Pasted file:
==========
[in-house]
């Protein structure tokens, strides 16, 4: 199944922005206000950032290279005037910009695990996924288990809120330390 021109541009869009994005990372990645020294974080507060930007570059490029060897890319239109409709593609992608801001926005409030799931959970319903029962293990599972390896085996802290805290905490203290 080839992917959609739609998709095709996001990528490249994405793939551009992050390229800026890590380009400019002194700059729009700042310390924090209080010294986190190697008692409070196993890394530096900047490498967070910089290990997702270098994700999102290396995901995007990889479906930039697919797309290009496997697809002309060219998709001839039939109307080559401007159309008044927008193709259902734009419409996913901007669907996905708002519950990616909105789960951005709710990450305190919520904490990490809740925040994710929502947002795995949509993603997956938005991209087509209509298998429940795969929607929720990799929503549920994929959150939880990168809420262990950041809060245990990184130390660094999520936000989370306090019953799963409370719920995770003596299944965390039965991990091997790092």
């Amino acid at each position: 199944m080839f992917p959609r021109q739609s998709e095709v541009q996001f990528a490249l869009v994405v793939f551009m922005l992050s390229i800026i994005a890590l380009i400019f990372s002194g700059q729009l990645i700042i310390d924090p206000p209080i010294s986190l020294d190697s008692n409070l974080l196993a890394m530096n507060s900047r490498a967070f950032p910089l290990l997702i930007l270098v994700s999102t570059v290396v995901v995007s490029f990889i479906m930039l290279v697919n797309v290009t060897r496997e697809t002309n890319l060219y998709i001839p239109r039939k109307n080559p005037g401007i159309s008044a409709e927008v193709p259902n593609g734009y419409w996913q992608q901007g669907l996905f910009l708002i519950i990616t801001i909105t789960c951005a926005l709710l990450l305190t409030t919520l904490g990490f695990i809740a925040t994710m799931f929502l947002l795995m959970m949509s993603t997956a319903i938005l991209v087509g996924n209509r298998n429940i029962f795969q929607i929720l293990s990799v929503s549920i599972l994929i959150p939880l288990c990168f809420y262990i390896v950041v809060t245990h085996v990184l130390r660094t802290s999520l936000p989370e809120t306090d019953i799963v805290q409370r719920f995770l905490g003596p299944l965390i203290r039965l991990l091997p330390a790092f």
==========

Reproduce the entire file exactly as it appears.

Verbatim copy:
[in-house]
């Protein structure tokens, strides 16, 4: 199944922005206000950032290279005037910009695990996924288990809120330390 021109541009869009994005990372990645020294974080507060930007570059490029060897890319239109409709593609992608801001926005409030799931959970319903029962293990599972390896085996802290805290905490203290 080839992917959609739609998709095709996001990528490249994405793939551009992050390229800026890590380009400019002194700059729009700042310390924090209080010294986190190697008692409070196993890394530096900047490498967070910089290990997702270098994700999102290396995901995007990889479906930039697919797309290009496997697809002309060219998709001839039939109307080559401007159309008044927008193709259902734009419409996913901007669907996905708002519950990616909105789960951005709710990450305190919520904490990490809740925040994710929502947002795995949509993603997956938005991209087509209509298998429940795969929607929720990799929503549920994929959150939880990168809420262990950041809060245990990184130390660094999520936000989370306090019953799963409370719920995770003596299944965390039965991990091997790092």
């Amino acid at each position: 199944m080839f992917p959609r021109q739609s998709e095709v541009q996001f990528a490249l869009v994405v793939f551009m922005l992050s390229i800026i994005a890590l380009i400019f990372s002194g700059q729009l990645i700042i310390d924090p206000p209080i010294s986190l020294d190697s008692n409070l974080l196993a890394m530096n507060s900047r490498a967070f950032p910089l290990l997702i930007l270098v994700s999102t570059v290396v995901v995007s490029f990889i479906m930039l290279v697919n797309v290009t060897r496997e697809t002309n890319l060219y998709i001839p239109r039939k109307n080559p005037g401007i159309s008044a409709e927008v193709p259902n593609g734009y419409w996913q992608q901007g669907l996905f910009l708002i519950i990616t801001i909105t789960c951005a926005l709710l990450l305190t409030t919520l904490g990490f695990i809740a925040t994710m799931f929502l947002l795995m959970m949509s993603t997956a319903i938005l991209v087509g996924n209509r298998n429940i029962f795969q929607i929720l293990s990799v929503s549920i599972l994929i959150p939880l288990c990168f809420y262990i390896v950041v809060t245990h085996v990184l130390r660094t802290s999520l936000p989370e809120t306090d019953i799963v805290q409370r719920f995770l905490g003596p299944l965390i203290r039965l991990l091997p330390a790092f």